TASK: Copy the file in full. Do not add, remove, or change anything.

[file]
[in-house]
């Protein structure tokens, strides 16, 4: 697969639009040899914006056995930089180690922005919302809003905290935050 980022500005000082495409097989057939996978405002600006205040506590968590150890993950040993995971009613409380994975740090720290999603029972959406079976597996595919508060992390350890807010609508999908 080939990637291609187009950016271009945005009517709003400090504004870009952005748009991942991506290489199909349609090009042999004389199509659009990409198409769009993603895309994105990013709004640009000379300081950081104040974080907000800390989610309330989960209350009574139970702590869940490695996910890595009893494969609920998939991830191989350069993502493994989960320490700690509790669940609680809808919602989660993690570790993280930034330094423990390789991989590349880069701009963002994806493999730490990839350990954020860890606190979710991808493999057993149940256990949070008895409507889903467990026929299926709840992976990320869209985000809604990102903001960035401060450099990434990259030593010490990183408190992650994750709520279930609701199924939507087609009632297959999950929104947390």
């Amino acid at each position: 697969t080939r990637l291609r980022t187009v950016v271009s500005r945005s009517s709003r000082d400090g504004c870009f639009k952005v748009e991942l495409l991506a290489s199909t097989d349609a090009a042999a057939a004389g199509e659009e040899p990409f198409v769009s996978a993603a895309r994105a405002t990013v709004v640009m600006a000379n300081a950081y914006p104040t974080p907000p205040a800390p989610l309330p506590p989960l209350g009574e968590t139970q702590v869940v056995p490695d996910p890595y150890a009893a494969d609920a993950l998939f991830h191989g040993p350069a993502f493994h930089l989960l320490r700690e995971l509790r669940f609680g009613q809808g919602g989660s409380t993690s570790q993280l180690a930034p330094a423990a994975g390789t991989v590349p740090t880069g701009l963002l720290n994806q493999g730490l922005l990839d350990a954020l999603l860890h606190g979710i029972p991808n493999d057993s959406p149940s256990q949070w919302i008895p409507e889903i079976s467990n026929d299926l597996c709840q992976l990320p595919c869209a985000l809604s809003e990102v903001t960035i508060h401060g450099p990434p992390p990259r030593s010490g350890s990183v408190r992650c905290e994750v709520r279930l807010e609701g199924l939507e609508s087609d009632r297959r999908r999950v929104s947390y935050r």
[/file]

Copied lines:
[in-house]
């Protein structure tokens, strides 16, 4: 697969639009040899914006056995930089180690922005919302809003905290935050 980022500005000082495409097989057939996978405002600006205040506590968590150890993950040993995971009613409380994975740090720290999603029972959406079976597996595919508060992390350890807010609508999908 080939990637291609187009950016271009945005009517709003400090504004870009952005748009991942991506290489199909349609090009042999004389199509659009990409198409769009993603895309994105990013709004640009000379300081950081104040974080907000800390989610309330989960209350009574139970702590869940490695996910890595009893494969609920998939991830191989350069993502493994989960320490700690509790669940609680809808919602989660993690570790993280930034330094423990390789991989590349880069701009963002994806493999730490990839350990954020860890606190979710991808493999057993149940256990949070008895409507889903467990026929299926709840992976990320869209985000809604990102903001960035401060450099990434990259030593010490990183408190992650994750709520279930609701199924939507087609009632297959999950929104947390």
């Amino acid at each position: 697969t080939r990637l291609r980022t187009v950016v271009s500005r945005s009517s709003r000082d400090g504004c870009f639009k952005v748009e991942l495409l991506a290489s199909t097989d349609a090009a042999a057939a004389g199509e659009e040899p990409f198409v769009s996978a993603a895309r994105a405002t990013v709004v640009m600006a000379n300081a950081y914006p104040t974080p907000p205040a800390p989610l309330p506590p989960l209350g009574e968590t139970q702590v869940v056995p490695d996910p890595y150890a009893a494969d609920a993950l998939f991830h191989g040993p350069a993502f493994h930089l989960l320490r700690e995971l509790r669940f609680g009613q809808g919602g989660s409380t993690s570790q993280l180690a930034p330094a423990a994975g390789t991989v590349p740090t880069g701009l963002l720290n994806q493999g730490l922005l990839d350990a954020l999603l860890h606190g979710i029972p991808n493999d057993s959406p149940s256990q949070w919302i008895p409507e889903i079976s467990n026929d299926l597996c709840q992976l990320p595919c869209a985000l809604s809003e990102v903001t960035i508060h401060g450099p990434p992390p990259r030593s010490g350890s990183v408190r992650c905290e994750v709520r279930l807010e609701g199924l939507e609508s087609d009632r297959r999908r999950v929104s947390y935050r």